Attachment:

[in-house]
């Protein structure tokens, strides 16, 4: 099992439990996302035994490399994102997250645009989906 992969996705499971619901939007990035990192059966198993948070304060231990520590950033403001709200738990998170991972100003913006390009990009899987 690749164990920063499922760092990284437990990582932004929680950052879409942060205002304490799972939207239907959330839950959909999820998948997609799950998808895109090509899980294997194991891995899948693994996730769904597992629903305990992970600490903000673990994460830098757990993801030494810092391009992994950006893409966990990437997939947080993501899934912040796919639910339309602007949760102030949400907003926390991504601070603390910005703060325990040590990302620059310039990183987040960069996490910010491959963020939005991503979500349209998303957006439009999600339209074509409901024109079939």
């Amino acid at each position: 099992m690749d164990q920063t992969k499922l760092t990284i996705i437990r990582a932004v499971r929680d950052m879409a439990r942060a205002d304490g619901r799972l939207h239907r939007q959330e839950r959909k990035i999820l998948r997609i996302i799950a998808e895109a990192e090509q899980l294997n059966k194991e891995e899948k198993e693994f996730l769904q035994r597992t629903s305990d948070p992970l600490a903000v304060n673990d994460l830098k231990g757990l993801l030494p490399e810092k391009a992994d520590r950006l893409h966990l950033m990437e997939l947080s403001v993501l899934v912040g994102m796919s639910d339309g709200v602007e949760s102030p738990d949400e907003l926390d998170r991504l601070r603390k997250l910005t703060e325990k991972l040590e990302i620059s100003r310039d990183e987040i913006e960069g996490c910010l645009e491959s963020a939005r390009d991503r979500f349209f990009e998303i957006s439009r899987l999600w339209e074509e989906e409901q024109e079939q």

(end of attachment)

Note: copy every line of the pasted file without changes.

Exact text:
[in-house]
């Protein structure tokens, strides 16, 4: 099992439990996302035994490399994102997250645009989906 992969996705499971619901939007990035990192059966198993948070304060231990520590950033403001709200738990998170991972100003913006390009990009899987 690749164990920063499922760092990284437990990582932004929680950052879409942060205002304490799972939207239907959330839950959909999820998948997609799950998808895109090509899980294997194991891995899948693994996730769904597992629903305990992970600490903000673990994460830098757990993801030494810092391009992994950006893409966990990437997939947080993501899934912040796919639910339309602007949760102030949400907003926390991504601070603390910005703060325990040590990302620059310039990183987040960069996490910010491959963020939005991503979500349209998303957006439009999600339209074509409901024109079939």
């Amino acid at each position: 099992m690749d164990q920063t992969k499922l760092t990284i996705i437990r990582a932004v499971r929680d950052m879409a439990r942060a205002d304490g619901r799972l939207h239907r939007q959330e839950r959909k990035i999820l998948r997609i996302i799950a998808e895109a990192e090509q899980l294997n059966k194991e891995e899948k198993e693994f996730l769904q035994r597992t629903s305990d948070p992970l600490a903000v304060n673990d994460l830098k231990g757990l993801l030494p490399e810092k391009a992994d520590r950006l893409h966990l950033m990437e997939l947080s403001v993501l899934v912040g994102m796919s639910d339309g709200v602007e949760s102030p738990d949400e907003l926390d998170r991504l601070r603390k997250l910005t703060e325990k991972l040590e990302i620059s100003r310039d990183e987040i913006e960069g996490c910010l645009e491959s963020a939005r390009d991503r979500f349209f990009e998303i957006s439009r899987l999600w339209e074509e989906e409901q024109e079939q």